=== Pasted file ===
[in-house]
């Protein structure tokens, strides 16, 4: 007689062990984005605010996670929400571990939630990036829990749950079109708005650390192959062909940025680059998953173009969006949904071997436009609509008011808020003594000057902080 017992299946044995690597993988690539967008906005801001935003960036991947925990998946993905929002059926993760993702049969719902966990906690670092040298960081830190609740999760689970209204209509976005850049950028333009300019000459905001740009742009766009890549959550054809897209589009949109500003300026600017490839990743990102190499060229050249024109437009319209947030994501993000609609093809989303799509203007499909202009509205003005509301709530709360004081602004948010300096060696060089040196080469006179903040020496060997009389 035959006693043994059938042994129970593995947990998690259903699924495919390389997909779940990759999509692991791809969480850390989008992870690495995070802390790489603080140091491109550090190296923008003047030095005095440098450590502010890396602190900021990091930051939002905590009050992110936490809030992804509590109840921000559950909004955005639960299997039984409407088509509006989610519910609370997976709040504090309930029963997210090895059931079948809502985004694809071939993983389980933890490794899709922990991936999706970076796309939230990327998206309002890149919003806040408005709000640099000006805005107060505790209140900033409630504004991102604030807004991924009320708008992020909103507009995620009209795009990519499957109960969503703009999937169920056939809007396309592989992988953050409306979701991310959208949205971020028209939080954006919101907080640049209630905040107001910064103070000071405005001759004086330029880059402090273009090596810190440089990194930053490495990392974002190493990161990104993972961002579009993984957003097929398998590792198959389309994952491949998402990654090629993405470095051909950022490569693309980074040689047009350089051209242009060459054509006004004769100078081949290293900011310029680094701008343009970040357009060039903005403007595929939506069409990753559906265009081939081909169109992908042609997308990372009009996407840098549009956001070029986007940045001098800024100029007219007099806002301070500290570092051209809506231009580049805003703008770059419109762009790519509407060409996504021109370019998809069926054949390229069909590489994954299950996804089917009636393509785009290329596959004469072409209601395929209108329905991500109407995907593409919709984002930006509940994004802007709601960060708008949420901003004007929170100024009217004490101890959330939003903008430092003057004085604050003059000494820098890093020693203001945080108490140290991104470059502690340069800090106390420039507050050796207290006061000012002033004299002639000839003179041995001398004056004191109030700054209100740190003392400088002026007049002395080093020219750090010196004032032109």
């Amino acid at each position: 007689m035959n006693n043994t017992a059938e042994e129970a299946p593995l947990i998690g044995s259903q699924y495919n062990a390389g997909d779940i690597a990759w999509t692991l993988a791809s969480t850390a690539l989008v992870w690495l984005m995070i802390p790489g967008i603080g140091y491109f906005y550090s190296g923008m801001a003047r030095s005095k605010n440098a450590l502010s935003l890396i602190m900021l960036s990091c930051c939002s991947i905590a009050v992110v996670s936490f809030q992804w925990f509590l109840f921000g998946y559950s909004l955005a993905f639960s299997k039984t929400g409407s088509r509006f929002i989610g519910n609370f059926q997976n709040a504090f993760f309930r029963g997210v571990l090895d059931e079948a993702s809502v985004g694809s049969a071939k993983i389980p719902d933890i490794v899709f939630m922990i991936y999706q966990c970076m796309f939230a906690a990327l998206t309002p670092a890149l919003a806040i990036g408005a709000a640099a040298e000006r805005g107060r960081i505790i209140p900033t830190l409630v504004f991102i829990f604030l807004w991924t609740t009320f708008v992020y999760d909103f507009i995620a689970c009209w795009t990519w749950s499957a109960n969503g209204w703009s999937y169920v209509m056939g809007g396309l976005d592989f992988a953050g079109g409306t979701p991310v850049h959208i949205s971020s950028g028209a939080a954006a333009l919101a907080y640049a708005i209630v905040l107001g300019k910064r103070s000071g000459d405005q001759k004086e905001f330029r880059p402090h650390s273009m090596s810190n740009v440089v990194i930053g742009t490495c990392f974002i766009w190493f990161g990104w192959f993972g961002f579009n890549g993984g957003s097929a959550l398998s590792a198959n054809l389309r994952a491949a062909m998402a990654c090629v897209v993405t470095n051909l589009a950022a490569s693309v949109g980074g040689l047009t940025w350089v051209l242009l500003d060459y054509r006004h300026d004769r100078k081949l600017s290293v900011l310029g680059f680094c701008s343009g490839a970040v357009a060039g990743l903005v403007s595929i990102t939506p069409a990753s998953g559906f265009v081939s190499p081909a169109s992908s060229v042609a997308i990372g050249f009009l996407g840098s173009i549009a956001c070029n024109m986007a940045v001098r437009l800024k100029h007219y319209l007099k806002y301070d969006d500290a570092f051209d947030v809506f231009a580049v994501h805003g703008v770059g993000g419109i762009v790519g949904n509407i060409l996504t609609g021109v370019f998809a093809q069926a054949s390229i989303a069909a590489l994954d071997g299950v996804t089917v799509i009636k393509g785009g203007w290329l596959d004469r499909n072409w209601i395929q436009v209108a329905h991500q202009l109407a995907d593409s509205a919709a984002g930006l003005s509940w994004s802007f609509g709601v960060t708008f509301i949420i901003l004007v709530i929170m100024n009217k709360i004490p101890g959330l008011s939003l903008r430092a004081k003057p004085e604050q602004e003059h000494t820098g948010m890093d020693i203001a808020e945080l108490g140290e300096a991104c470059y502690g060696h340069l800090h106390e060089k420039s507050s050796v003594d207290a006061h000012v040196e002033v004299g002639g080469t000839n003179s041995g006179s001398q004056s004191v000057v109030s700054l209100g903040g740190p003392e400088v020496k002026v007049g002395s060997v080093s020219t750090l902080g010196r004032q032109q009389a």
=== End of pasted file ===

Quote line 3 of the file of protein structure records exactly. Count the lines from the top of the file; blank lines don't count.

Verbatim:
């Amino acid at each position: 007689m035959n006693n043994t017992a059938e042994e129970a299946p593995l947990i998690g044995s259903q699924y495919n062990a390389g997909d779940i690597a990759w999509t692991l993988a791809s969480t850390a690539l989008v992870w690495l984005m995070i802390p790489g967008i603080g140091y491109f906005y550090s190296g923008m801001a003047r030095s005095k605010n440098a450590l502010s935003l890396i602190m900021l960036s990091c930051c939002s991947i905590a009050v992110v996670s936490f809030q992804w925990f509590l109840f921000g998946y559950s909004l955005a993905f639960s299997k039984t929400g409407s088509r509006f929002i989610g519910n609370f059926q997976n709040a504090f993760f309930r029963g997210v571990l090895d059931e079948a993702s809502v985004g694809s049969a071939k993983i389980p719902d933890i490794v899709f939630m922990i991936y999706q966990c970076m796309f939230a906690a990327l998206t309002p670092a890149l919003a806040i990036g408005a709000a640099a040298e000006r805005g107060r960081i505790i209140p900033t830190l409630v504004f991102i829990f604030l807004w991924t609740t009320f708008v992020y999760d909103f507009i995620a689970c009209w795009t990519w749950s499957a109960n969503g209204w703009s999937y169920v209509m056939g809007g396309l976005d592989f992988a953050g079109g409306t979701p991310v850049h959208i949205s971020s950028g028209a939080a954006a333009l919101a907080y640049a708005i209630v905040l107001g300019k910064r103070s000071g000459d405005q001759k004086e905001f330029r880059p402090h650390s273009m090596s810190n740009v440089v990194i930053g742009t490495c990392f974002i766009w190493f990161g990104w192959f993972g961002f579009n890549g993984g957003s097929a959550l398998s590792a198959n054809l389309r994952a491949a062909m998402a990654c090629v897209v993405t470095n051909l589009a950022a490569s693309v949109g980074g040689l047009t940025w350089v051209l242009l500003d060459y054509r006004h300026d004769r100078k081949l600017s290293v900011l310029g680059f680094c701008s343009g490839a970040v357009a060039g990743l903005v403007s595929i990102t939506p069409a990753s998953g559906f265009v081939s190499p081909a169109s992908s060229v042609a997308i990372g050249f009009l996407g840098s173009i549009a956001c070029n024109m986007a940045v001098r437009l800024k100029h007219y319209l007099k806002y301070d969006d500290a570092f051209d947030v809506f231009a580049v994501h805003g703008v770059g993000g419109i762009v790519g949904n509407i060409l996504t609609g021109v370019f998809a093809q069926a054949s390229i989303a069909a590489l994954d071997g299950v996804t089917v799509i009636k393509g785009g203007w290329l596959d004469r499909n072409w209601i395929q436009v209108a329905h991500q202009l109407a995907d593409s509205a919709a984002g930006l003005s509940w994004s802007f609509g709601v960060t708008f509301i949420i901003l004007v709530i929170m100024n009217k709360i004490p101890g959330l008011s939003l903008r430092a004081k003057p004085e604050q602004e003059h000494t820098g948010m890093d020693i203001a808020e945080l108490g140290e300096a991104c470059y502690g060696h340069l800090h106390e060089k420039s507050s050796v003594d207290a006061h000012v040196e002033v004299g002639g080469t000839n003179s041995g006179s001398q004056s004191v000057v109030s700054l209100g903040g740190p003392e400088v020496k002026v007049g002395s060997v080093s020219t750090l902080g010196r004032q032109q009389a």